Few Doctors, Fewer Ventilators: African Countries Fear They Are Defenseless Against Inevitable Spread of Coronavirus
Zororo Makamba wasn’t supposed to die of the novel coronavirus. Not just because of his age, which at 30 placed him well out of the at-risk category for COVID-19 complications, but because of who he was. A well-known, pro-government media personality in Zimbabwe, and the son of a prominent business mogul, Makamba had the wealth and the connections that should have guaranteed him the best care possible. Instead, on March 23, Zimbabwe’s first confirmed case of the coronavirus died alone in a quarantined hospital, three days after his diagnosis. Hospital staff, lacking protective equipment, were afraid to come near him. They had no drugs and there was no ventilator available. Personal calls to the President for a transfer went unheeded, according to an account by his brother published in a local newspaper. Makamba’s death shocked the nation, not just because he was a celebrity, but because it demonstrates just how unprepared the country is for a coronavirus outbreak. “If someone like Zororo, someone so monied and so connected, can’t get the right care, what kind of chance does an ordinary Zimbabwean like me have?” asks human rights activist Thandekile Moyo. As Africans watch rich and powerful nations such as the United States fracture under the strain, they are starting to ask themselves the same question. Like the categories of people most at risk from coronavirus, many sub-Saharan countries share the same underlying conditions that make th...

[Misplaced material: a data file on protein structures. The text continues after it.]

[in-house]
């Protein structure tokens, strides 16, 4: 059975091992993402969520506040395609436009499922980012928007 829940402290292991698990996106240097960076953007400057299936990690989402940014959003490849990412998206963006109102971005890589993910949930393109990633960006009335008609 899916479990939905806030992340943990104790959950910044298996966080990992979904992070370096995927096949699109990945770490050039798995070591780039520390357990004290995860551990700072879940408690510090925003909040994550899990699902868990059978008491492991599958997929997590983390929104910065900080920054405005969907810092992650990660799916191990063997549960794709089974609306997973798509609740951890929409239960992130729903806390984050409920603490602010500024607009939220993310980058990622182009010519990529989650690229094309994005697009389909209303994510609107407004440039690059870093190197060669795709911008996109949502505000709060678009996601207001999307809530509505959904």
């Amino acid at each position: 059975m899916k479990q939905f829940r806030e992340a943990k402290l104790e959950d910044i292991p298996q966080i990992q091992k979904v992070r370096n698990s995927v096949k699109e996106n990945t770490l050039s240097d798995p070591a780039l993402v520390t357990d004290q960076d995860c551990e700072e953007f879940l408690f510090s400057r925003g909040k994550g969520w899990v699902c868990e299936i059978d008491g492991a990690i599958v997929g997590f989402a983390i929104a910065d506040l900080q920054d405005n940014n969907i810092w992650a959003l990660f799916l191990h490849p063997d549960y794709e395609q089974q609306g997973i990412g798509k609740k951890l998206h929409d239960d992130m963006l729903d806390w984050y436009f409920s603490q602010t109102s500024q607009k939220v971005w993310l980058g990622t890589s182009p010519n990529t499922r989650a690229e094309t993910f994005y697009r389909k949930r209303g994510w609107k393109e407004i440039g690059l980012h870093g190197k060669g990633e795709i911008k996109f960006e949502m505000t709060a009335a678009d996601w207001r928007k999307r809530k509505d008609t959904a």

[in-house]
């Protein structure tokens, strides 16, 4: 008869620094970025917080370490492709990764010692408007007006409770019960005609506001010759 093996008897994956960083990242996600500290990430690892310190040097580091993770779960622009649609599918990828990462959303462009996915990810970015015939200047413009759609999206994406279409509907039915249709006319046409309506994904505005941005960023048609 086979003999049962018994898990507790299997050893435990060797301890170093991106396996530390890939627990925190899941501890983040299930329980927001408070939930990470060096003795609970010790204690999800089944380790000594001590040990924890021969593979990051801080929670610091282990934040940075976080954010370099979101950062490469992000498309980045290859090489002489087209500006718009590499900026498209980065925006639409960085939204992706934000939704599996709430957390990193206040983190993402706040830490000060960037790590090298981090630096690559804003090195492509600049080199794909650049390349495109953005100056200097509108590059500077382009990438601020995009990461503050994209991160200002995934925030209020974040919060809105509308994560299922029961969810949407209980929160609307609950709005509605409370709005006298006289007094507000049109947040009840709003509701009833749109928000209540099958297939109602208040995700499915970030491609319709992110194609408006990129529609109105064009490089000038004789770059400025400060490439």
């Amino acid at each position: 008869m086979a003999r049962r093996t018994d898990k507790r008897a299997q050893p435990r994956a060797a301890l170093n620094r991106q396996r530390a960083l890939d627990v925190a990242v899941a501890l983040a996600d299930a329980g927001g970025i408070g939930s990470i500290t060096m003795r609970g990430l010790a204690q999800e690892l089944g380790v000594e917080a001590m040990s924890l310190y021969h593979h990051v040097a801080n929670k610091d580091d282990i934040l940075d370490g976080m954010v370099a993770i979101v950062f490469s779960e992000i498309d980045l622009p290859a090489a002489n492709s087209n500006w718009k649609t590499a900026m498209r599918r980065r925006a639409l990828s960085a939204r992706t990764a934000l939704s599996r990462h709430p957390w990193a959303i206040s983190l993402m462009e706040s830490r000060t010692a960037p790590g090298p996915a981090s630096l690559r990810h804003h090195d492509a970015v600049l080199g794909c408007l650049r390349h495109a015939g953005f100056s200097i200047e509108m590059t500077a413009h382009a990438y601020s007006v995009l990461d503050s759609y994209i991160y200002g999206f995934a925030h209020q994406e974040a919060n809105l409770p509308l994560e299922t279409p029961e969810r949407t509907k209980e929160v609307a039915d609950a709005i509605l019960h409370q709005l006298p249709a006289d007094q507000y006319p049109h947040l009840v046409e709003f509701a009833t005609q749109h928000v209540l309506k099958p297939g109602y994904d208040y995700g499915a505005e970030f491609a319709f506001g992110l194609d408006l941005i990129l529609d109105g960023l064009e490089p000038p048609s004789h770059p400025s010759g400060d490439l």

Publication date: December 2020Source: Linguistics and Education, Volume 60Author(s): Virginia Langum, Kirk P.H. Sullivan
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Publication date: Available online 1 October 2020Source: Academic RadiologyAuthor(s): Neo Poyiadji, Chad Klochko, Jeff LaForce, Manuel L. Brown, Brent Griffith
Curious what people think with pandemic and lack of away rotations.
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Publication date: Available online 10 October 2020Source: Academic PediatricsAuthor(s): Bonnie Crume
Conclusion: By underlining the gaps of knowledge and attitude towards breastfeeding of nurses working in NICUs, this study provides an insight into what needs to be improved, with the aim of promoting higher rates of breastfeeding in the preterm population.What is Known:•Breastfeeding is particularly challenging in the preterm population, despite its universally recognized health benefits.•Improving healthcare professionals ’ knowledge and attitude towards breastfeeding has been shown to be crucial for promoting breastfeeding in NICUs.What is New:•Our results provide useful insight into nurses ’ ...
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